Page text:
Saturday, October 20, 2012

Coat Sew-Along: The Bodice Lining

Okay, we are on to the lining! For these steps, you'll need the front facing, bodice front lining, and bodice back lining pieces.

Reinforce that pivot point on the facing, just like you did on the bodice front. Clip to the point.

Next, pin your bodice front lining to the front facing. This is kind of like a princess seam. Start by matching the notches, indicated by the red arrows in the illustration below.

This seam is easiest to sew if you put the lining on the bottom and pin from the facing side. You may notice a bit of extra ease on the lining side; just use extra pins there. Make sure to sew with the lining side on the bottom, and the feed dogs on your machine will help distribute the ease. (Seriously, it works!)

You can see my extra ease pinned in here. Sewing it with the lining on the bottom worked like a charm.

Press the seam flat and then toward the lining.

Next, you'll stitch the bodice front facings together at center back.

Okay, on to the back lining. There's a lot going on here, so I broke it down in a little diagram for you. (Click to enlarge.)

Instead of darts at the waistline, there are pleats, which give the lining a little extra moving ease. There's also a center back pleat, for the same reason. Make sure you have the small circles and the pleat line marked, as we'll be using them in the next steps.

First, the waistline pleats. I confess that I'm a little less fastidious in my marking and sewing than the directions call for. What you see below is how I sewed the blue sample coat on the model, and it works well, in my opinion.

Instead of marking the pleats with tracing paper, I just snip into the bottom of the pleat lines in the seam allowance.

Then, to sew, fold and pin your pleat snips together, with the bulk of the pleat facing center back (just like you would press a dart toward center back).

Then, machine baste the pleat in place within the seam allowance.

Next, onto the center back. First, pin and stitch the two pieces together at 5/8" at center back. Do not press this seam yet.

Then stitch along the pleat line like so: stitch with a regular stitch length (2.5 mm) until you get to the first small circle. Back stitch and then switch to a long basting stitch (4-5 mm). When you get to the lower small circle, switch back to 2.5 mm. Back stitch and finish the seam as usual. Now you have a basted pleat with stitching at the top and bottom. (You'll remove the basting before wearing your coat.)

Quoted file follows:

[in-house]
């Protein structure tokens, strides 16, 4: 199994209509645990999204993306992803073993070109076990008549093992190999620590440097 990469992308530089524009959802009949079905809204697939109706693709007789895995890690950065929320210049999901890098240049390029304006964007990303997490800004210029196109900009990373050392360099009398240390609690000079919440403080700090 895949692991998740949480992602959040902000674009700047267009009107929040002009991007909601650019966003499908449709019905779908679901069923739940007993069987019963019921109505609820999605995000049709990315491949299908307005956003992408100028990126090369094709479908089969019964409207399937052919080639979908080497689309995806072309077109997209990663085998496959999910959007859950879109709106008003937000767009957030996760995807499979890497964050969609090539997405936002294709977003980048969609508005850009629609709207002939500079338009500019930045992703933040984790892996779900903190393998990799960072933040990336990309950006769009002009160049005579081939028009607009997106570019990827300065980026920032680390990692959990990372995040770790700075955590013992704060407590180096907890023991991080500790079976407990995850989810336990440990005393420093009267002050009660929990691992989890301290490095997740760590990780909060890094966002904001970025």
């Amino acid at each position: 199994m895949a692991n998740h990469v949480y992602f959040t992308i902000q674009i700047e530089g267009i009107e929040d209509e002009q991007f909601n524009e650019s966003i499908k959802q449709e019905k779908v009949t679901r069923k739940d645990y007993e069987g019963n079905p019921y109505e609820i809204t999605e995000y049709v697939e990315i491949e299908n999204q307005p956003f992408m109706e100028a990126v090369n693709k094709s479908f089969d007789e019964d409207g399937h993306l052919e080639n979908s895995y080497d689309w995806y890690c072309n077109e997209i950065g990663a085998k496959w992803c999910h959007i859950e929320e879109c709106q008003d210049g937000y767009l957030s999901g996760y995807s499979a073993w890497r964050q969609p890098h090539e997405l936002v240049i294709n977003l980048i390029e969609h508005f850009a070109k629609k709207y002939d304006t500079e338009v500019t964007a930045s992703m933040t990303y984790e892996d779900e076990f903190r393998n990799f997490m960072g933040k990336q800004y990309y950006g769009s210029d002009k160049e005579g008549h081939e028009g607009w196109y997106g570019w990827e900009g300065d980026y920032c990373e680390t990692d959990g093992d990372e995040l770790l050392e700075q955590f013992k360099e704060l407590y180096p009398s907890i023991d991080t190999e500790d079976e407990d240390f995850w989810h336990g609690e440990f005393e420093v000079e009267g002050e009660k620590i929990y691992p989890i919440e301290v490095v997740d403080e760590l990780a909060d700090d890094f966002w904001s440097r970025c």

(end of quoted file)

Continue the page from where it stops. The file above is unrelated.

Press the pleat to one side and then baste it down at the top and bottom in the seam allowances.

In the next steps, you'll sew the bodice front lining to the bodice back lining exactly as you did with your outer fabric. Yay, another chance to practice your pivot points! See my post and video here for a refresher.

Lastly, stitch the underarm seam and reinforce the underarm. Don't forget to press these seams just like you did for the outer coat. 

Whew! Your bodice lining is constructed.

What's next? I'm going to leave you all on your own to construct the skirt lining. There's nothing tricky here, just remember to stitch from the bottom of the skirt seams up to the top. Then sew the bodice lining to the skirt lining as we did for the outer coat. We'll meet back here next week for inserting the lining!


  1. Interesting how you point at the direction of machine sewing. I had never thought about that, sewing always with the biggest bulk of fabric off the machine and the smaller part towards the inside of the machine. Perhaps sometime you could explain how can the direction of machine sewing influence the result. I don't see why or how.
    In another order of things, I am reading your book and learning. You did a wonderful job!

  2. I have this pattern! How am I just noticing this sew along now?? Better head on back to the beginning and get caught up :)


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